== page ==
Rio Olympics officials offer excuses for empty seats

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Argentina's fans react during the women's beach volleyball qualifying match between Spain and Argentina at the Beach Volley Arena in Rio de Janeiro on August 6, 2016, for the Rio 2016 Olympic Games. / AFP / Leon NEAL (Photo credit should read LEON NEAL/AFP/Getty Images)
LEON NEAL/AFP/Getty Images

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RIO DE JANEIRO – Viewers around the world have tuned into the Rio Olympics and asked the same question: Where the heck are all the fans at these events?

“As most of you have noticed, there are some empty spaces in stadiums,” said Mario Andrada, Rio 2016 spokesman.

Empty seats can be found everywhere from beach volleyball to soccer stadiums to Michael Phelps’s races at the aquatic center. Which is weird, considering how many tickets the Rio organizers claim they’ve sold – over 5 million for the games, and nearly 82 percent of all tickets sold – and distributed to sponsors and National Organizing Committees.

So where are the fans?

Rio organizers have given five main reasons for the empty seats at events.


On top of the usual problem sports face, in having scalpers and brokers gobble up tickets and then having them go unused when the prices are jacked up, the Rio Games have a different issues: The mass arrest of scalpers, which take tickets out of circulation.

Officials report that 12,000 tickets had to be “canceled and recycled” after scalpers were arrested in the opening days of the Olympics. Some of those tickets were never resold after they were reissued.

Food availability

Specifically for beach volleyball, but also affecting other venues, was the fact that some of the food options – such as salads – were being quickly sold out. The venues then allowing fans to leave the site to get food and then reenter it. So part of the reason there aren’t fans in seats is because they’re having to leave to locate food, according to the officials.

Sponsors aren’t using them

Fans who received free tickets from the Olympics’ many sponsors – typically seats one might see on television – aren’t using them.

“We’re seeing some sponsors not living up their responsibility for tickets,” said Andrada. “There was a sense that some corporate tickets haven’t been used.”

This is partially due to the long security lines at venues that Andrada said frustrated some of these VIPs in the first week of the games. Obviously, since there’s no financial stake in the tickets they’re holding, some are content just not to attend the event.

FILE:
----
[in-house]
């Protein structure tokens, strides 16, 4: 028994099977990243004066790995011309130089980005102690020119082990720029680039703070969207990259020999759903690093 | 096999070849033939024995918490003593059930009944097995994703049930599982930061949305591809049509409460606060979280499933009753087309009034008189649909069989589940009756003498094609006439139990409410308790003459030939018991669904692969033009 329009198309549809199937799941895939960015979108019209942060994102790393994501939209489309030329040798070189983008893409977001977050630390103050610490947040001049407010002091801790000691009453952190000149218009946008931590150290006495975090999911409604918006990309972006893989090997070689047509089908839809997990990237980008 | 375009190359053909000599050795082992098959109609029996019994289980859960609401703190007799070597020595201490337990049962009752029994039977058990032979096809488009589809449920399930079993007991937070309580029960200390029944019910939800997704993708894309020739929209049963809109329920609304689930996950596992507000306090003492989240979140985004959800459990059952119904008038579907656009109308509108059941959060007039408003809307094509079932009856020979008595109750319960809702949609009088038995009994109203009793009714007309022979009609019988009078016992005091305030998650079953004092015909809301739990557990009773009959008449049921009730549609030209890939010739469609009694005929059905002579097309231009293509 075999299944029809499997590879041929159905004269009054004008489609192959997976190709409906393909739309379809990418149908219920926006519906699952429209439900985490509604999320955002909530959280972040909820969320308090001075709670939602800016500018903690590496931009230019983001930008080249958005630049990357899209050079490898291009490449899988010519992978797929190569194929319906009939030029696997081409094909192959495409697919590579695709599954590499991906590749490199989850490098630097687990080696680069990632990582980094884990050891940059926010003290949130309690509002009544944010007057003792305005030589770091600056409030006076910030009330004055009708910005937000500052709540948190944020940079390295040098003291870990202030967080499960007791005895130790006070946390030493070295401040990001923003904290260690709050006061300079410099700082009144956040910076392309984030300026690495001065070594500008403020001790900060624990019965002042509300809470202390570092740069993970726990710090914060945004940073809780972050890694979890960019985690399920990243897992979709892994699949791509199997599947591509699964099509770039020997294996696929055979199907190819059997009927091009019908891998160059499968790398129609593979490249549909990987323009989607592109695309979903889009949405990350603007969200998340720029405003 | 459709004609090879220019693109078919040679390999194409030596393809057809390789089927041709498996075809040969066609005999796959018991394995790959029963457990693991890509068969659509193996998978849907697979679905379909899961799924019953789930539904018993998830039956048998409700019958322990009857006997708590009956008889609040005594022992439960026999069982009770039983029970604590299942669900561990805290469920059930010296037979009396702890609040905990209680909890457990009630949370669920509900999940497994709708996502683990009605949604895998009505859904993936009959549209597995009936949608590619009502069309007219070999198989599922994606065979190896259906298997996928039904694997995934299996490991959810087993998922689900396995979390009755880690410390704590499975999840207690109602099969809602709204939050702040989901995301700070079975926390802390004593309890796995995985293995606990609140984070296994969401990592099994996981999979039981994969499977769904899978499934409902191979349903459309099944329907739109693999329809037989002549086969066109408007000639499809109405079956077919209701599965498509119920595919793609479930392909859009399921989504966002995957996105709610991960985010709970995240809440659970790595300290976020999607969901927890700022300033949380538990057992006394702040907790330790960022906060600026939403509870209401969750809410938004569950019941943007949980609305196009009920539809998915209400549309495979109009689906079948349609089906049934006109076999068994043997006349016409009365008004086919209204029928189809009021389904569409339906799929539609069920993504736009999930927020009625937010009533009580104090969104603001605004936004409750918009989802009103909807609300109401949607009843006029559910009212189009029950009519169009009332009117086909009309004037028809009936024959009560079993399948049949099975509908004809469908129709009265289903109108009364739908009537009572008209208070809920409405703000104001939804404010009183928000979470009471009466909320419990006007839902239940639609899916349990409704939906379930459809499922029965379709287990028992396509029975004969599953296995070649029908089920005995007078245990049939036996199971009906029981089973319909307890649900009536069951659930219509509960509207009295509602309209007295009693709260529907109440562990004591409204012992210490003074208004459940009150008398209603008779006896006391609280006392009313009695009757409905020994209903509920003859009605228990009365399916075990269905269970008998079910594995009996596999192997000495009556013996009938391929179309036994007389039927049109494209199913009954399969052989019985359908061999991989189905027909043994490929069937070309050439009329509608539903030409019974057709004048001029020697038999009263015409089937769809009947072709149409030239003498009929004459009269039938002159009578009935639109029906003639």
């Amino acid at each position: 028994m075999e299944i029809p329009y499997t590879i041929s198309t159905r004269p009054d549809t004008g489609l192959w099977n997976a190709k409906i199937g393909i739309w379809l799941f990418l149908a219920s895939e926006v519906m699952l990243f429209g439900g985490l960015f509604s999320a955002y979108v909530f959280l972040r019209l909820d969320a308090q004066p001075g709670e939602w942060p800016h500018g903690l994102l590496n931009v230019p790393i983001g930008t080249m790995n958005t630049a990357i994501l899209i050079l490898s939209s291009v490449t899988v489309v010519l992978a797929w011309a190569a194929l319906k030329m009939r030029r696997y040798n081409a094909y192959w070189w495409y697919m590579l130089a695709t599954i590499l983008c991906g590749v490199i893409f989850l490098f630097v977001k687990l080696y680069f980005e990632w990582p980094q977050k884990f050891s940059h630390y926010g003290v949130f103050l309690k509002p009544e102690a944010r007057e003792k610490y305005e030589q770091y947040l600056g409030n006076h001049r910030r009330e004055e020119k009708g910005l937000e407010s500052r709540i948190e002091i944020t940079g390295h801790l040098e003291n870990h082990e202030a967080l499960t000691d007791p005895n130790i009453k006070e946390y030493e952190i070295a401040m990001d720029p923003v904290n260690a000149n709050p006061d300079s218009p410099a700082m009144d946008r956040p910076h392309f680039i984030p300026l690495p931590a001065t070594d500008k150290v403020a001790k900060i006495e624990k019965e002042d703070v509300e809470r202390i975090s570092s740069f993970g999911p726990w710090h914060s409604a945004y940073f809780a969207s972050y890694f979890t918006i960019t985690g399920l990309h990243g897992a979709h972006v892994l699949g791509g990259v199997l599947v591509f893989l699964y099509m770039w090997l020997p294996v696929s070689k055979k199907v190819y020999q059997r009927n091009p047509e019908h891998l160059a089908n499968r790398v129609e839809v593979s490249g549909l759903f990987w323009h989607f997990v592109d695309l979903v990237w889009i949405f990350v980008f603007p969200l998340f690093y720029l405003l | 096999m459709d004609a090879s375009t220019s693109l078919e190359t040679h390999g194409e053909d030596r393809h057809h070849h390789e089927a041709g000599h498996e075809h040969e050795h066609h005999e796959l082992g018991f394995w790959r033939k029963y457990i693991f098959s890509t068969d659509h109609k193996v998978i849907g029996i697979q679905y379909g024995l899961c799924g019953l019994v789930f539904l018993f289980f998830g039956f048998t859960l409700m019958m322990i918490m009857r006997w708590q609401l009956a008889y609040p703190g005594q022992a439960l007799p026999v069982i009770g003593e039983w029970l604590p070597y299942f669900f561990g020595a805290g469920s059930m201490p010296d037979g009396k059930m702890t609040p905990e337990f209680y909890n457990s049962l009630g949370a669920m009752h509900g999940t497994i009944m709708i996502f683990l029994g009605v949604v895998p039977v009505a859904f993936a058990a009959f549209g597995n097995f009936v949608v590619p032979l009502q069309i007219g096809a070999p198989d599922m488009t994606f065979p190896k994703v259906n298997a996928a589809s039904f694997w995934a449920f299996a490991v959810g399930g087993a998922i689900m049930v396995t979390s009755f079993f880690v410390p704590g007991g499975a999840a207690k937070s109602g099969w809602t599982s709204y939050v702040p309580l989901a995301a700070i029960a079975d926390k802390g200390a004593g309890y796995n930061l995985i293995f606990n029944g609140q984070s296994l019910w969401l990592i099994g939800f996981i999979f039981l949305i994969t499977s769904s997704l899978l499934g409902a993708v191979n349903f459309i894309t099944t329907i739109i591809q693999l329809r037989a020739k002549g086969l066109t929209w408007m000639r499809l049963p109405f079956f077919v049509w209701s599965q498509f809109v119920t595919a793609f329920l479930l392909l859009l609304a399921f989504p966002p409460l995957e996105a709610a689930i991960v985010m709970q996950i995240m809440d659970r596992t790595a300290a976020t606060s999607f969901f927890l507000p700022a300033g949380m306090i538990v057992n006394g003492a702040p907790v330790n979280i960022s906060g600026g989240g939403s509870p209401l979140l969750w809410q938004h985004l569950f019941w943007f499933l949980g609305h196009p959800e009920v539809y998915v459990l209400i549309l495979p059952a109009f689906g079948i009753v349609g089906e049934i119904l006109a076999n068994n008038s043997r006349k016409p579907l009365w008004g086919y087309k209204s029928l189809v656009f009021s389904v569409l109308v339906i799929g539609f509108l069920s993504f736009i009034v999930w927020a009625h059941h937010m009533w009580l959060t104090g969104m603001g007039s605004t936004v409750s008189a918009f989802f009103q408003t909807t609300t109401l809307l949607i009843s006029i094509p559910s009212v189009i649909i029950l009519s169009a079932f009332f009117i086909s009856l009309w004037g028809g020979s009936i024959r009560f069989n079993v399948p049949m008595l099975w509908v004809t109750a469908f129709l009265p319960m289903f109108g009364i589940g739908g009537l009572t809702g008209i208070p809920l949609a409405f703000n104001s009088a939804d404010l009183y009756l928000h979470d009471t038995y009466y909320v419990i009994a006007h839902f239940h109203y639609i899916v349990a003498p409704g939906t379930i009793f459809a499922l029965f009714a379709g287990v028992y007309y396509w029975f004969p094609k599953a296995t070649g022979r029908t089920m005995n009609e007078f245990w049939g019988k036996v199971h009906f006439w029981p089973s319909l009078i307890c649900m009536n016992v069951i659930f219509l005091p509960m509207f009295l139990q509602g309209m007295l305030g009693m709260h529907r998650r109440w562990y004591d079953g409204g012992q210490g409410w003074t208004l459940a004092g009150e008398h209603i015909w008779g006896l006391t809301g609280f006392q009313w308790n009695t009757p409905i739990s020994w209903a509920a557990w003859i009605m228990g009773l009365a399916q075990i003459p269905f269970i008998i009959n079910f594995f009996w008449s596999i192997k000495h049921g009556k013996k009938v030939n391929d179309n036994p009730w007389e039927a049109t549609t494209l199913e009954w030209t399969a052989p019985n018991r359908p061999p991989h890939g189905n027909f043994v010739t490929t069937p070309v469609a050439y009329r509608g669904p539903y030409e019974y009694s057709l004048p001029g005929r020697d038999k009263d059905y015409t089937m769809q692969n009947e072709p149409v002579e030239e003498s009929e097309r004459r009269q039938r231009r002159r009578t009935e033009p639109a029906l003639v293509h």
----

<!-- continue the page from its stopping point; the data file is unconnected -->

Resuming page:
Doubleheader apathy

Specific to beach volleyball – which has been surprisingly sparsely attended, given that it’s the second most popular sport in the country – Rio officials said they believe some fans are simply showing up for Brazil matches and then vacating the stadium in Copacabana beach rather than staying to watch other matches.

“Local fans more focused on Brazilians and then they leave,” said Andrada.

Forced empty seats

Finally, Rio officials offered a reminder that the venues are legally obligated not to sell six percent of their seats.

It’s a law in Brazil to accommodate those who assist fans with a disability with the chance to purchase a ticket to the event onsite. Officials also said that they artificially stay under capacity due to problems in previous nationwide sporting events when crowds have been overcapacity. In either case, it’s the reason Rio officials said they can’t always declare that a venue is sold out.

While empty seats don’t play well on television, Rio officials claim it hasn’t brought down the spirits inside the venues.

“Even though we had a few empty seats in some stadiums we never had a low atmosphere,” said Andrada.

Greg Wyshynski is a writer for Yahoo Sports. Contact him at or find him on Twitter. His book, TAKE YOUR EYE OFF THE PUCK, is available on Amazon and wherever books are sold.

Listen to Yahoo Sports’ Greg Wyshynski podcast from Rio on GRANDSTANDING, featuring U.S. swimming legend Summer Sanders on Michael Phelps, IOC doping and Donald Trump: